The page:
Why you should care
RocksBox wants to do for jewelry what Netflix did for movies — one pretty little box at a time.
On the face of it, RocksBox sounds like so many other e-commerce experiments today: Sign up, receive a package containing assorted items chosen for you by a total stranger, keep what you like, send back what you don’t and pay accordingly— free shipping both ways.
Whether by choice or via a gift subscription (hint), RocksBox is a shopping experience that plays to our deepest consumer desires.
But the seemingly simple RocksBox is actually subtly and joy-inducingly brilliant. RocksBox calls itself a Netflix for “high-fashion designer jewelry” and charges as little as $15 a month for three items that can be worn up to 60 days and then either sent back or purchased at a discount depending on subscribers’ whims. To be a RocksBox member, whether by choice or via a gift subscription (hint), is to encounter a shopping experience that plays to our deepest consumer desires. It is also arguably pretty darn practical and, perhaps most importantly, bauble-loads of fun for the accessory-loving subset of the American female population that feels fidgety and unfulfilled in the presence of a bare lobe, wrist or neck.
On loan are designer, trendy and emerging names such as CC Skye, Gorjana, Margaret Elizabeth and — most recently — Nicole Richie’s House of Harlow 1960. Pieces range from statement-makers such as double-finger rings topped with sparkling spikes and thick cuff bracelets secured with bold metal hardware, to demure drop earrings of semiprecious stones and chunky necklaces combining resin, wood and vintage glass beads.
“RocksBox’s mission is to eliminate what we call the ‘jewelry junk drawer,’ the accumulation of jewelry that women have where the pieces don’t hang right, are annoying to wear or don’t match their wardrobe,” RocksBox co-founder Maia Bittner tells OZY.
That’s the practical part. But the appeal goes far beyond pragmatic de-junking, owning less and embracing the sharing economy. In fact, it can get downright emotional. Who among us does not love unwrapping boxes filled with surprises?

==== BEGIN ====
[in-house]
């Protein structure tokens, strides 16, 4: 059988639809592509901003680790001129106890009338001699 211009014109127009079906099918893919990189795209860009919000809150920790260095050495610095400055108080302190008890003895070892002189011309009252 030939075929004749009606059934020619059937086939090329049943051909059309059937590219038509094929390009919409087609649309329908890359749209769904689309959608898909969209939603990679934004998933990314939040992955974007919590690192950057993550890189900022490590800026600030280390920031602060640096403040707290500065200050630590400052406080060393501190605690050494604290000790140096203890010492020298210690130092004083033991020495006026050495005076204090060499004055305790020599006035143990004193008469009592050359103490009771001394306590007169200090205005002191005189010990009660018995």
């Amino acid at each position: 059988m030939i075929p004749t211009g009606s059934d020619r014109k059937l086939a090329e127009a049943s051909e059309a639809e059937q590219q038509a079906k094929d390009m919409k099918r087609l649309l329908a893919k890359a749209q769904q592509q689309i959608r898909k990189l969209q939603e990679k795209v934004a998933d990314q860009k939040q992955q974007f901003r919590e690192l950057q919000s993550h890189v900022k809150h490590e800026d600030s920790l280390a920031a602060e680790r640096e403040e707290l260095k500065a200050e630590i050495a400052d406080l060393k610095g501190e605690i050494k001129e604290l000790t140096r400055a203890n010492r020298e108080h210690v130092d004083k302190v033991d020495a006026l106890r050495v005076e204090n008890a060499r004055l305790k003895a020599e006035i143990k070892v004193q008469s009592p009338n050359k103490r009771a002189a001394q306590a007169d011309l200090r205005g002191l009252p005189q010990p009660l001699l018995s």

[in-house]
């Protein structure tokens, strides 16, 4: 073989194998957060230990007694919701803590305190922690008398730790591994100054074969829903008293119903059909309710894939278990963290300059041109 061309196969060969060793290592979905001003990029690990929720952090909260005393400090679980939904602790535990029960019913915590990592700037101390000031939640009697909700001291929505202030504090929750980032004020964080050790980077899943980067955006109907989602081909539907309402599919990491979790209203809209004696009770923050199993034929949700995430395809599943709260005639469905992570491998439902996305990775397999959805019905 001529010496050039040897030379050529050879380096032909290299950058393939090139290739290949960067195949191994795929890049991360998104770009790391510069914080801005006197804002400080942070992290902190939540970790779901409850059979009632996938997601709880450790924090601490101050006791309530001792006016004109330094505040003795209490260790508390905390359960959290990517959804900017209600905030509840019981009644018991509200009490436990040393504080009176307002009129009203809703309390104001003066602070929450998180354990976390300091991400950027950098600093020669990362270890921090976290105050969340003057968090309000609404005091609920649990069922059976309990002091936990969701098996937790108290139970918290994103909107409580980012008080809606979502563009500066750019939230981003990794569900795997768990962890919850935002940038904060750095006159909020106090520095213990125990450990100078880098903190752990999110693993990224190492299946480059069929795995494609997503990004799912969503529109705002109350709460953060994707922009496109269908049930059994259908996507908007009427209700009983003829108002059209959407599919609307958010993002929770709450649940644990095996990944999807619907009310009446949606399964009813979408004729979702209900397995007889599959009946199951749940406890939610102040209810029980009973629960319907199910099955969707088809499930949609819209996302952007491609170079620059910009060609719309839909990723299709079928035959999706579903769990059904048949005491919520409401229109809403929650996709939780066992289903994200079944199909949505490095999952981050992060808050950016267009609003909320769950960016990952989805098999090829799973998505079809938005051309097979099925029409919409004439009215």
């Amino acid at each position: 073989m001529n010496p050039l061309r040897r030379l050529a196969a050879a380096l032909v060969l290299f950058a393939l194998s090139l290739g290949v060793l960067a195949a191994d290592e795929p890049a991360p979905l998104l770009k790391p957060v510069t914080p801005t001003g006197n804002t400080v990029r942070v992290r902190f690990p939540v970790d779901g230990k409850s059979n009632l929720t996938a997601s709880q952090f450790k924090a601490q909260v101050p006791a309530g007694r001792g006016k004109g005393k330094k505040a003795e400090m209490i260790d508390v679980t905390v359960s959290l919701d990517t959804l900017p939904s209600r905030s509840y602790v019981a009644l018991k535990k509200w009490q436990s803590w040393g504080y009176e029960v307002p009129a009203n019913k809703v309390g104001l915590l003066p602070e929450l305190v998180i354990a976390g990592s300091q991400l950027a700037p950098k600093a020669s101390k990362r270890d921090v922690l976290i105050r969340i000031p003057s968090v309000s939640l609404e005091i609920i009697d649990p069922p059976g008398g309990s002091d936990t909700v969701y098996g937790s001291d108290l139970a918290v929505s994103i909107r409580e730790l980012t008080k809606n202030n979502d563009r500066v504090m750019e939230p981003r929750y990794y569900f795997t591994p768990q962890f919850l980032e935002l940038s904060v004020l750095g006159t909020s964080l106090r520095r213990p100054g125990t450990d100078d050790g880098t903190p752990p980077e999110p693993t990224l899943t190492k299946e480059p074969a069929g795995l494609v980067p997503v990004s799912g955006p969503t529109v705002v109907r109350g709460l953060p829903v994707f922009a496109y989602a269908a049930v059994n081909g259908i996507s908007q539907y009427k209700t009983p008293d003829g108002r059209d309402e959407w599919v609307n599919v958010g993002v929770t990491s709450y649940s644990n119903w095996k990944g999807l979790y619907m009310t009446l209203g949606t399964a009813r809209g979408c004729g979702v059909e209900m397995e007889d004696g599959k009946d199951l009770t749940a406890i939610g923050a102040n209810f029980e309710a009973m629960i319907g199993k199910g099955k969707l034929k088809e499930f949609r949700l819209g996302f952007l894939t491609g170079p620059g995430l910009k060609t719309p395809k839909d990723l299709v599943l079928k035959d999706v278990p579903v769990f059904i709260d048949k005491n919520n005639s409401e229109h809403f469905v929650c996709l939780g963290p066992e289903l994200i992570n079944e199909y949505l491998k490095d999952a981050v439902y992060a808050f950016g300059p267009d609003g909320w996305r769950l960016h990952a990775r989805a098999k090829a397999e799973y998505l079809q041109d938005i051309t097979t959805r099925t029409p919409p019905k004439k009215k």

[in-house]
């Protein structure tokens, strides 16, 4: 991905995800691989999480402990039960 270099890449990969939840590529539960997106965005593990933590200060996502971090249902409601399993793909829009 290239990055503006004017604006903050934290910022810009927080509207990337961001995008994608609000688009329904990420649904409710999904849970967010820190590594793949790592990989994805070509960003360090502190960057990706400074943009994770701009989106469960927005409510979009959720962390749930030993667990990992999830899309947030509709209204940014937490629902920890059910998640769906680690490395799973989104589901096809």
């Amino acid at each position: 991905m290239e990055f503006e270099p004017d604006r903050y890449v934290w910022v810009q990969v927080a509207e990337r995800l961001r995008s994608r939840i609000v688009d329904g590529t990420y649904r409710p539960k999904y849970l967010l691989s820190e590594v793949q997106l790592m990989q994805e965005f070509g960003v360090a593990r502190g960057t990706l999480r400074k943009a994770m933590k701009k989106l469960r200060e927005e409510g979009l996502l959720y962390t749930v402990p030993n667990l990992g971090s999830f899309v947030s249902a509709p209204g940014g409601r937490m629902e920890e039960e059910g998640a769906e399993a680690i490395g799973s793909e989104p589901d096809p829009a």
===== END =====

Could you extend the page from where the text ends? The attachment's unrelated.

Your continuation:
With its pristine, flap-top white boxes filled with crisp navy tissue paper and secured with ribbed pink ribbons, a RocksBox bestows that buzzy, gift-opening experience anytime, no special occasion needed. But like most things, what’s inside counts even more than the presentation. Unlike other subscription services and box-delivering e-commerce plays, jewelry does not create the psychological land mines that arise with ill-fitting clothing nor does it usher in the annoyance of having a bunch of random beauty products lying around that you’ve now got to use or dispose of.
Sure, you can rent a dress or buy a secondhand top. But there’s no need to warily sniff the armpit of a necklace. Or even think about it.
Don’t like what’s inside? Send it back. Done. For those who wear items once or bypass them altogether, there are no feelings of wastefulness, fretful cost-per-wear analyses or other consumption-addled guilty consciences. There’s the additional fact that jewelry is durable and shareable among members in a way that apparel, personal care products and perishables are not. Sure, you can rent a dress or buy a secondhand top. And they might be amazing and wonderful and legitimately very gently worn. But there’s no need to warily sniff the armpit of a necklace. Or even think about it.
And there’s yet another factor near and dear to the style-hungry woman’s heart: a deal. Choose to buy any of the pieces, and you’ll pay 20 percent less than retail price, which typically hovers around $200 for a three-item box.
What you’ll receive depends, in large part, on the style quiz you take at the outset and feedback on orders. Members indicate preferences by selecting pictures of jewelry they like and indicating whether they prefer gold or silver-toned jewelry, what trends they’re excited by and which colors they wear.
It behooves the company to get it right — thus upping the odds that you’ll buy a piece or two from time to time. It’s a fate that’s hard to resist.
Because almost as much as we humans love opening presents, we hate saying good-bye.